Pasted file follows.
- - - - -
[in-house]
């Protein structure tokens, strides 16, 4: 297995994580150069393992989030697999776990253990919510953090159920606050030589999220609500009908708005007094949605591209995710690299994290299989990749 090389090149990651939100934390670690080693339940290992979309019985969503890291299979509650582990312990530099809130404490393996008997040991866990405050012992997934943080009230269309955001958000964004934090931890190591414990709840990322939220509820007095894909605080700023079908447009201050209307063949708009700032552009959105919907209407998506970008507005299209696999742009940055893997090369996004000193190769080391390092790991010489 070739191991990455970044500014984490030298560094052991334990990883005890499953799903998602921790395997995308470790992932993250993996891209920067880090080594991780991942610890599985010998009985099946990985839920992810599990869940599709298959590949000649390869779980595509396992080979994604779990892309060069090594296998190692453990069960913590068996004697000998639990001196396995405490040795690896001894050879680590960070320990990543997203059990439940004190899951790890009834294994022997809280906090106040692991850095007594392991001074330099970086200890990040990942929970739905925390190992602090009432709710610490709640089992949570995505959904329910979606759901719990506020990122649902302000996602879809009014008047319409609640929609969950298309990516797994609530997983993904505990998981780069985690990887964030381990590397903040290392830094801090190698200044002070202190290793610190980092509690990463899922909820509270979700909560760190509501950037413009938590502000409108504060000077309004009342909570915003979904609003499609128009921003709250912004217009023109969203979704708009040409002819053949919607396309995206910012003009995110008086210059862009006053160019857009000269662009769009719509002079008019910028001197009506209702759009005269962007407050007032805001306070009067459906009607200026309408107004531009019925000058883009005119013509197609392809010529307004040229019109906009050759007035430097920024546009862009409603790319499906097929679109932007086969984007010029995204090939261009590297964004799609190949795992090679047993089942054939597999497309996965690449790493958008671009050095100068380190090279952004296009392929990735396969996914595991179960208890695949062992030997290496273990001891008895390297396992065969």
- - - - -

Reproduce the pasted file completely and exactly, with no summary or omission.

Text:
[in-house]
């Protein structure tokens, strides 16, 4: 297995994580150069393992989030697999776990253990919510953090159920606050030589999220609500009908708005007094949605591209995710690299994290299989990749 090389090149990651939100934390670690080693339940290992979309019985969503890291299979509650582990312990530099809130404490393996008997040991866990405050012992997934943080009230269309955001958000964004934090931890190591414990709840990322939220509820007095894909605080700023079908447009201050209307063949708009700032552009959105919907209407998506970008507005299209696999742009940055893997090369996004000193190769080391390092790991010489 070739191991990455970044500014984490030298560094052991334990990883005890499953799903998602921790395997995308470790992932993250993996891209920067880090080594991780991942610890599985010998009985099946990985839920992810599990869940599709298959590949000649390869779980595509396992080979994604779990892309060069090594296998190692453990069960913590068996004697000998639990001196396995405490040795690896001894050879680590960070320990990543997203059990439940004190899951790890009834294994022997809280906090106040692991850095007594392991001074330099970086200890990040990942929970739905925390190992602090009432709710610490709640089992949570995505959904329910979606759901719990506020990122649902302000996602879809009014008047319409609640929609969950298309990516797994609530997983993904505990998981780069985690990887964030381990590397903040290392830094801090190698200044002070202190290793610190980092509690990463899922909820509270979700909560760190509501950037413009938590502000409108504060000077309004009342909570915003979904609003499609128009921003709250912004217009023109969203979704708009040409002819053949919607396309995206910012003009995110008086210059862009006053160019857009000269662009769009719509002079008019910028001197009506209702759009005269962007407050007032805001306070009067459906009607200026309408107004531009019925000058883009005119013509197609392809010529307004040229019109906009050759007035430097920024546009862009409603790319499906097929679109932007086969984007010029995204090939261009590297964004799609190949795992090679047993089942054939597999497309996965690449790493958008671009050095100068380190090279952004296009392929990735396969996914595991179960208890695949062992030997290496273990001891008895390297396992065969």